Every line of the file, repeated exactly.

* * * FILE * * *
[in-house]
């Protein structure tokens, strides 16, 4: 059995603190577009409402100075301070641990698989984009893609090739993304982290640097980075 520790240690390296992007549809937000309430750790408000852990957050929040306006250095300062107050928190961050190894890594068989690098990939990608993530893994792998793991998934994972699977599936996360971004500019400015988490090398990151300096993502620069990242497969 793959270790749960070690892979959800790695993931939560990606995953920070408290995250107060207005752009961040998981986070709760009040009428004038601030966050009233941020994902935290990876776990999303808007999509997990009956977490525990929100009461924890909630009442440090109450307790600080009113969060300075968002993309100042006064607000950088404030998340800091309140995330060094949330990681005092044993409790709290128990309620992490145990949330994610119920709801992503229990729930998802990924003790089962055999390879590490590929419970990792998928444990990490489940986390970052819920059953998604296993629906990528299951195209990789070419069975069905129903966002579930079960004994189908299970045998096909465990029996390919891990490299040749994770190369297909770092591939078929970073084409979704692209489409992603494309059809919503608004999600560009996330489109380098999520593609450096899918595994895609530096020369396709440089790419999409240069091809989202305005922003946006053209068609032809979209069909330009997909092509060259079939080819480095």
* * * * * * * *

[in-house]
């Protein structure tokens, strides 16, 4: 059995603190577009409402100075301070641990698989984009893609090739993304982290640097980075 520790240690390296992007549809937000309430750790408000852990957050929040306006250095300062107050928190961050190894890594068989690098990939990608993530893994792998793991998934994972699977599936996360971004500019400015988490090398990151300096993502620069990242497969 793959270790749960070690892979959800790695993931939560990606995953920070408290995250107060207005752009961040998981986070709760009040009428004038601030966050009233941020994902935290990876776990999303808007999509997990009956977490525990929100009461924890909630009442440090109450307790600080009113969060300075968002993309100042006064607000950088404030998340800091309140995330060094949330990681005092044993409790709290128990309620992490145990949330994610119920709801992503229990729930998802990924003790089962055999390879590490590929419970990792998928444990990490489940986390970052819920059953998604296993629906990528299951195209990789070419069975069905129903966002579930079960004994189908299970045998096909465990029996390919891990490299040749994770190369297909770092591939078929970073084409979704692209489409992603494309059809919503608004999600560009996330489109380098999520593609450096899918595994895609530096020369396709440089790419999409240069091809989202305005922003946006053209068609032809979209069909330009997909092509060259079939080819480095």